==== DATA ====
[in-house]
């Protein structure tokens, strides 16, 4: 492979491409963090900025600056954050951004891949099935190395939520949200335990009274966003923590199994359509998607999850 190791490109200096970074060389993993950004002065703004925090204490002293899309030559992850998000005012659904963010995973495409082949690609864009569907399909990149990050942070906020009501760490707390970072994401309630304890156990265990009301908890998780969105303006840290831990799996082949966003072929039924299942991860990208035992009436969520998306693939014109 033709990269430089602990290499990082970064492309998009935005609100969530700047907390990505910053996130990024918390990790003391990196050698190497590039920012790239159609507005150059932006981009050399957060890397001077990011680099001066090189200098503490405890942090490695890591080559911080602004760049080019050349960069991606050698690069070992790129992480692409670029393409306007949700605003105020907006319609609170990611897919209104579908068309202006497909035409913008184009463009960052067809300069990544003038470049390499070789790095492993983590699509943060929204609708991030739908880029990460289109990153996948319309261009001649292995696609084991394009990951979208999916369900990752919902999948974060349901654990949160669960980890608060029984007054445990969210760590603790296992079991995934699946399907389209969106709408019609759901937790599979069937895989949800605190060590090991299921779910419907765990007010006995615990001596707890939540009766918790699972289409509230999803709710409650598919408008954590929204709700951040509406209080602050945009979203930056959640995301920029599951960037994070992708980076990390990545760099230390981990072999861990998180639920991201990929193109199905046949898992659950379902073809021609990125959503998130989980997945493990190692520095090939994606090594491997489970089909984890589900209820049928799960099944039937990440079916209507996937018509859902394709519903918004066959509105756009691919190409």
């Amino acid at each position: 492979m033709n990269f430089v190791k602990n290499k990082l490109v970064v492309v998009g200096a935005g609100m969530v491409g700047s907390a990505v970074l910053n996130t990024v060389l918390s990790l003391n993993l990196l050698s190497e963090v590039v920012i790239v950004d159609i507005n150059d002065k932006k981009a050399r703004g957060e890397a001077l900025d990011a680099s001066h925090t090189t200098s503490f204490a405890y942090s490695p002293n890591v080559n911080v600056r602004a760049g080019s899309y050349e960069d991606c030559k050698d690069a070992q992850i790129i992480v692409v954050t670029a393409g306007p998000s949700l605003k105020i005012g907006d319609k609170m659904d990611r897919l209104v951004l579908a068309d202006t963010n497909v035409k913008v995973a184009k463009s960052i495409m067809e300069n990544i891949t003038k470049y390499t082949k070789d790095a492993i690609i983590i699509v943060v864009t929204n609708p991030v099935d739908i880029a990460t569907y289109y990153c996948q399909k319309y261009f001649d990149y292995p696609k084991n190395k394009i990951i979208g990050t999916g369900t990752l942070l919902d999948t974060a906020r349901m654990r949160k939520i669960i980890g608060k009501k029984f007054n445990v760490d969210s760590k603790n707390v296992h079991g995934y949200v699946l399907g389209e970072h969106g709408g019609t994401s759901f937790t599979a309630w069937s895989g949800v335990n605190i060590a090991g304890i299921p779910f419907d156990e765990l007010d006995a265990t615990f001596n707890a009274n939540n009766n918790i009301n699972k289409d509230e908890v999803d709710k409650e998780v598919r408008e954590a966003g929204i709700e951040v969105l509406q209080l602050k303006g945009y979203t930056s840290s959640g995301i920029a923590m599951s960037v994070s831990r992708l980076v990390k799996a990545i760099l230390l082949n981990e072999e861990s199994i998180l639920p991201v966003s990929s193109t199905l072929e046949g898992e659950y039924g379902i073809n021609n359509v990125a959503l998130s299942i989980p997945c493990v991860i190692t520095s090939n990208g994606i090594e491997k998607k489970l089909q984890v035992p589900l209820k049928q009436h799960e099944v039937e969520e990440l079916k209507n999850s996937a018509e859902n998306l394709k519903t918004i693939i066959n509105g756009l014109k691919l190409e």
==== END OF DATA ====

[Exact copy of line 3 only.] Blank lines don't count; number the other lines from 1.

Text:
């Amino acid at each position: 492979m033709n990269f430089v190791k602990n290499k990082l490109v970064v492309v998009g200096a935005g609100m969530v491409g700047s907390a990505v970074l910053n996130t990024v060389l918390s990790l003391n993993l990196l050698s190497e963090v590039v920012i790239v950004d159609i507005n150059d002065k932006k981009a050399r703004g957060e890397a001077l900025d990011a680099s001066h925090t090189t200098s503490f204490a405890y942090s490695p002293n890591v080559n911080v600056r602004a760049g080019s899309y050349e960069d991606c030559k050698d690069a070992q992850i790129i992480v692409v954050t670029a393409g306007p998000s949700l605003k105020i005012g907006d319609k609170m659904d990611r897919l209104v951004l579908a068309d202006t963010n497909v035409k913008v995973a184009k463009s960052i495409m067809e300069n990544i891949t003038k470049y390499t082949k070789d790095a492993i690609i983590i699509v943060v864009t929204n609708p991030v099935d739908i880029a990460t569907y289109y990153c996948q399909k319309y261009f001649d990149y292995p696609k084991n190395k394009i990951i979208g990050t999916g369900t990752l942070l919902d999948t974060a906020r349901m654990r949160k939520i669960i980890g608060k009501k029984f007054n445990v760490d969210s760590k603790n707390v296992h079991g995934y949200v699946l399907g389209e970072h969106g709408g019609t994401s759901f937790t599979a309630w069937s895989g949800v335990n605190i060590a090991g304890i299921p779910f419907d156990e765990l007010d006995a265990t615990f001596n707890a009274n939540n009766n918790i009301n699972k289409d509230e908890v999803d709710k409650e998780v598919r408008e954590a966003g929204i709700e951040v969105l509406q209080l602050k303006g945009y979203t930056s840290s959640g995301i920029a923590m599951s960037v994070s831990r992708l980076v990390k799996a990545i760099l230390l082949n981990e072999e861990s199994i998180l639920p991201v966003s990929s193109t199905l072929e046949g898992e659950y039924g379902i073809n021609n359509v990125a959503l998130s299942i989980p997945c493990v991860i190692t520095s090939n990208g994606i090594e491997k998607k489970l089909q984890v035992p589900l209820k049928q009436h799960e099944v039937e969520e990440l079916k209507n999850s996937a018509e859902n998306l394709k519903t918004i693939i066959n509105g756009l014109k691919l190409e």